David Joseph Simard

Leadership & Industry News

Leadership During Difficult Times

Leadership During Difficult Times

To become a great business leader, you must figure out how to not only lead people when things are going well but how to be an even better leader when things are going badly. No matter how much you prepare your business and your team, there is going to come to a point when things don’t go according to plan, and you must think on your feet. The true mark of a great leader is being able to lead when things are going poorly.


Communication plays a huge role in leading people, especially in times of distress. While you don’t have to discuss every financial detail with every person on your staff, making sure that every person that needs to know something hears it from someone in leadership creates a calmer environment. Inevitably, news of what is going on is going to get out within the company. The best way to keep a crisis from turning into a full-blown disaster is to address it openly and honestly.

Ask for Feedback

If you’re going to let your team know what’s happening, encourage them to share their feedback. If they’re not comfortable doing so in a public forum, let them know that they can come to you privately, and their input will be kept confidential but is valued. The members of your team may have a good idea that will help you navigate these times. Even if they don’t, you need to hear and address their questions and concerns. Those team members are the key to your company surviving this period.

Vision Casting

You must help guide your team through the present; you have to do so with an eye towards the future. Without minimizing what’s going on in the moment, let your team know how the company is going to grow, evolve, and continue to be successful when a crisis passes. Sharing your vision with your employees is even more important when things are going badly, as they need to have something positive that they can look to.

Celebrate the Wins

No matter the size of the achievement, it should be celebrated. This is extremely important when your company is going through a difficult time. It’s easy to dwell on the things that are going wrong, which can result in low morale across the team and the business as a whole. Remember to break larger company goals down into more attainable SMART goals. Whenever you successfully achieve a smaller goal, celebrate the win! Not only does this help reinvigorate the team, but it also adds positivity to their work life and helps boost morale during tough times!

Hard times will come and go in the life cycle of a business, but having a great leadership team in place can help the company overcome the hurdles put in their way and help them continue to achieve great success.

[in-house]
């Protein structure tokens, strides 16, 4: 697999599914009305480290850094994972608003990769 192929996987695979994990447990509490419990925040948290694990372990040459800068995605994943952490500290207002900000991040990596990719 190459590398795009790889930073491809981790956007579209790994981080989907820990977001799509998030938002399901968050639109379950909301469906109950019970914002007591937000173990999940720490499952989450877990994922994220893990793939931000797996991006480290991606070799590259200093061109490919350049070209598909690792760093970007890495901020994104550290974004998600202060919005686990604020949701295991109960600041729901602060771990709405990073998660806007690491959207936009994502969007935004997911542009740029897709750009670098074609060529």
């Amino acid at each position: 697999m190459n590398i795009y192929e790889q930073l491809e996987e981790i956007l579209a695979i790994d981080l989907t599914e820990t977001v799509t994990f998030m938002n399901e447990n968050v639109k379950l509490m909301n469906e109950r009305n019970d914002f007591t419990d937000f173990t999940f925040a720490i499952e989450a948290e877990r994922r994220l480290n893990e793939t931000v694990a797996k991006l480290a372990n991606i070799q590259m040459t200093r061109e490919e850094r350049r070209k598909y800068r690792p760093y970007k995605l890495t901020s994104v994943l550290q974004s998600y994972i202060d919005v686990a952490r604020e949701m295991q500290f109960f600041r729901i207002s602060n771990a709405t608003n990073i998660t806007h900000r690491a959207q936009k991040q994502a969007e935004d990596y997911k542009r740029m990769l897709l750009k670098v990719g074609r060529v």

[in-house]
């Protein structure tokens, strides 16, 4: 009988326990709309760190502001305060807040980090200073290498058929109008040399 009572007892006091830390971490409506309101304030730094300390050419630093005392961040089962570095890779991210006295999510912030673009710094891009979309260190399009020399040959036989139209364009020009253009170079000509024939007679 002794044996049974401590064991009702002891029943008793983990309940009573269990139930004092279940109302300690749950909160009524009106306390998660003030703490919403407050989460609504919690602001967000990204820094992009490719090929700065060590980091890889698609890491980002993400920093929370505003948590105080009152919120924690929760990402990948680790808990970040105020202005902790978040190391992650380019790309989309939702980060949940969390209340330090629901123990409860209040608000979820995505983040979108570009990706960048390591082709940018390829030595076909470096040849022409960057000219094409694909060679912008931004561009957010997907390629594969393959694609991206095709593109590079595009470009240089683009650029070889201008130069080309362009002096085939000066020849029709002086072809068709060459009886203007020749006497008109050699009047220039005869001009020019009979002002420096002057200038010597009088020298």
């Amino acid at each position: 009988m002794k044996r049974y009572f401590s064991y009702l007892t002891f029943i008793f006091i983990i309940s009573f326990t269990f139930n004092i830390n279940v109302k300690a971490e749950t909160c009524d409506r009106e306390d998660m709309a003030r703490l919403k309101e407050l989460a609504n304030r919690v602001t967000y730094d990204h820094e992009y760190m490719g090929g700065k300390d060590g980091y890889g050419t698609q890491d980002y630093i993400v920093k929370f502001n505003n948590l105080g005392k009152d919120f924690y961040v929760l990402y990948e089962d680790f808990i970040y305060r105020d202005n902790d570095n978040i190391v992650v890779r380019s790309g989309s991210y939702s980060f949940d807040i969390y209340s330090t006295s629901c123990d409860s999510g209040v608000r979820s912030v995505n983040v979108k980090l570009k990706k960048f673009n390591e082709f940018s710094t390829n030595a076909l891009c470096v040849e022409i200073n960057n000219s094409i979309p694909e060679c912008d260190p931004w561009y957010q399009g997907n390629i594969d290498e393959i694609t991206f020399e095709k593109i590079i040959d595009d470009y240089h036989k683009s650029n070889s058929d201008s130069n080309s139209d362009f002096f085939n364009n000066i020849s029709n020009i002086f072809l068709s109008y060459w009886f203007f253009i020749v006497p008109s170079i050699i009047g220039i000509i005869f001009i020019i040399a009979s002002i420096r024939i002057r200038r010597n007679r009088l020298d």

Davidjosephsimard About Author Leadership Workplace Culture

4 Tips to Increase Employee Engagement

4 Tips to Increase Employee Engagement

Employee engagement is one of the first things that decreases in an office setting. Improving employee engagement starts at the top and works its way down to the employees. Once the leadership team has bought into increasing engagement, a plan needs to be put into place. The following are a few of the places to start when it comes time to increase employee engagement in your office. 

Appreciate Them

A well-done job should always warrant appreciation. An employee needs to feel like their work matters, and direct leadership and management can easily make that happen. Whether it is a personal note, a shout out during a team meeting, or recognition in the middle of the day, letting an employee know that you are proud of their accomplishments goes a long way. Any employee wants to know that what they are doing is what makes the organization successful!

Give Them a Voice

Employees need to feel like they are being heard and that the opinions they are sharing are valuable to the organization. The second an employee’s idea or suggestion is shot down, or they feel like someone isn’t listening, they’ll stop using their voice for the right things. A disgruntled employee who feels like they don’t have a say is someone who can make a work environment toxic. 

Update Them

Your employees want to know what is going on with the company where they work. No one likes to be kept in the dark, especially in the workplace. When a company fails to share information, it leaves employees feeling unimportant and lets them come to their conclusions about things. Your organization should strive to build as much transparency as possible to build trust with its employees. 

Train Them

An employee that feels like their development is invested in is an employee that is going to want to do their job better and be an active member of their work. As an employer, it’s essential to train employees in both the hard and soft skills of their position. Not only will this help shape their perception of their role, but it will also show them that the company values them and stands behind them.


4 Tips for Communicating With New Employees

4 Tips for Communicating With New Employees

Engaged employees are often the most productive members of a workforce. When new hires are integrated into a work space, it is important that leaders take the time to communicate with them in an effective way. Doing so will promote employee engagement and productivity, and it will also strengthen relationships between employees and management. Here are a few tips to consider when connecting with new hires.

Reach Out Before Their First Day

It may be easy to think that you can hold off on initiating contact until the new hires enter the office, but waiting that long actually detracts from early opportunities to connect. A member of leadership should consider including new hires on team emails as soon as the employee accepts the job offer; in doing this, new hires will feel actively involved in the company even before they start working. Additionally, leaders can send relevant materials pertaining to the company itself, the work the employees will be doing, or even general industry news. Involving new hires early on will help them feel like they are knowledgeable, informed, and welcomed before they physically join the team.